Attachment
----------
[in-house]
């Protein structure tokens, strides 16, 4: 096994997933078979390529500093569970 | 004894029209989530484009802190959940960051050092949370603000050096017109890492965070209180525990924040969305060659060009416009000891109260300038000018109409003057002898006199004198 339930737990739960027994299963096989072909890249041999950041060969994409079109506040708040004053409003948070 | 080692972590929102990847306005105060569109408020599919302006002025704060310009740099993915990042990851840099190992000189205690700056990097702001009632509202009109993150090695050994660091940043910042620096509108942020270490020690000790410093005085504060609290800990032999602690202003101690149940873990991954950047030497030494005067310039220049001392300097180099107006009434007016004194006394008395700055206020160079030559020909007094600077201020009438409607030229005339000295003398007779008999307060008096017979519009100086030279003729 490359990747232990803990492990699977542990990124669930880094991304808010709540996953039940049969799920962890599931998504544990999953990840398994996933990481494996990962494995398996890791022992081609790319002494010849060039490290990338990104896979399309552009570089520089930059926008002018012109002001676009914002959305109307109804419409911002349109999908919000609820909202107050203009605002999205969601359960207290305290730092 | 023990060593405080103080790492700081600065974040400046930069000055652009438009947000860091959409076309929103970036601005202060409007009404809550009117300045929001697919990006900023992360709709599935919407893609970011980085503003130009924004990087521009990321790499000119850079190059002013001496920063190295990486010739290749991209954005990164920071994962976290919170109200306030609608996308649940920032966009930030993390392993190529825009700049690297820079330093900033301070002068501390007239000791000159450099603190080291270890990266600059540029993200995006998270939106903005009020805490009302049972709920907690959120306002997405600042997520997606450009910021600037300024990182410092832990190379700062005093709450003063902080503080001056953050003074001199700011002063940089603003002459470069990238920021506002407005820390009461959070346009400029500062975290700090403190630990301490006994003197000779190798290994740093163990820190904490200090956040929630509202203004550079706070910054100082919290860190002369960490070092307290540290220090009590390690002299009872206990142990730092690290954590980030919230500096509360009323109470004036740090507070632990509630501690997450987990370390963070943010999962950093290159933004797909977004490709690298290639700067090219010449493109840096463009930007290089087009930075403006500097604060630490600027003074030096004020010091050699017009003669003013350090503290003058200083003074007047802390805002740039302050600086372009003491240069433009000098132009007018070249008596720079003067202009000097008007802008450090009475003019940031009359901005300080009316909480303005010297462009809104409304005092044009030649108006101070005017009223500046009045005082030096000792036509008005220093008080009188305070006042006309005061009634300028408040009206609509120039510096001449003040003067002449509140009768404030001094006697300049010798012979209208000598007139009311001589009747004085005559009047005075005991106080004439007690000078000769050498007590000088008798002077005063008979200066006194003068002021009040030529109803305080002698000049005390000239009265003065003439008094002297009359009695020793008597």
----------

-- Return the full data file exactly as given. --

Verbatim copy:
[in-house]
């Protein structure tokens, strides 16, 4: 096994997933078979390529500093569970 | 004894029209989530484009802190959940960051050092949370603000050096017109890492965070209180525990924040969305060659060009416009000891109260300038000018109409003057002898006199004198 339930737990739960027994299963096989072909890249041999950041060969994409079109506040708040004053409003948070 | 080692972590929102990847306005105060569109408020599919302006002025704060310009740099993915990042990851840099190992000189205690700056990097702001009632509202009109993150090695050994660091940043910042620096509108942020270490020690000790410093005085504060609290800990032999602690202003101690149940873990991954950047030497030494005067310039220049001392300097180099107006009434007016004194006394008395700055206020160079030559020909007094600077201020009438409607030229005339000295003398007779008999307060008096017979519009100086030279003729 490359990747232990803990492990699977542990990124669930880094991304808010709540996953039940049969799920962890599931998504544990999953990840398994996933990481494996990962494995398996890791022992081609790319002494010849060039490290990338990104896979399309552009570089520089930059926008002018012109002001676009914002959305109307109804419409911002349109999908919000609820909202107050203009605002999205969601359960207290305290730092 | 023990060593405080103080790492700081600065974040400046930069000055652009438009947000860091959409076309929103970036601005202060409007009404809550009117300045929001697919990006900023992360709709599935919407893609970011980085503003130009924004990087521009990321790499000119850079190059002013001496920063190295990486010739290749991209954005990164920071994962976290919170109200306030609608996308649940920032966009930030993390392993190529825009700049690297820079330093900033301070002068501390007239000791000159450099603190080291270890990266600059540029993200995006998270939106903005009020805490009302049972709920907690959120306002997405600042997520997606450009910021600037300024990182410092832990190379700062005093709450003063902080503080001056953050003074001199700011002063940089603003002459470069990238920021506002407005820390009461959070346009400029500062975290700090403190630990301490006994003197000779190798290994740093163990820190904490200090956040929630509202203004550079706070910054100082919290860190002369960490070092307290540290220090009590390690002299009872206990142990730092690290954590980030919230500096509360009323109470004036740090507070632990509630501690997450987990370390963070943010999962950093290159933004797909977004490709690298290639700067090219010449493109840096463009930007290089087009930075403006500097604060630490600027003074030096004020010091050699017009003669003013350090503290003058200083003074007047802390805002740039302050600086372009003491240069433009000098132009007018070249008596720079003067202009000097008007802008450090009475003019940031009359901005300080009316909480303005010297462009809104409304005092044009030649108006101070005017009223500046009045005082030096000792036509008005220093008080009188305070006042006309005061009634300028408040009206609509120039510096001449003040003067002449509140009768404030001094006697300049010798012979209208000598007139009311001589009747004085005559009047005075005991106080004439007690000078000769050498007590000088008798002077005063008979200066006194003068002021009040030529109803305080002698000049005390000239009265003065003439008094002297009359009695020793008597």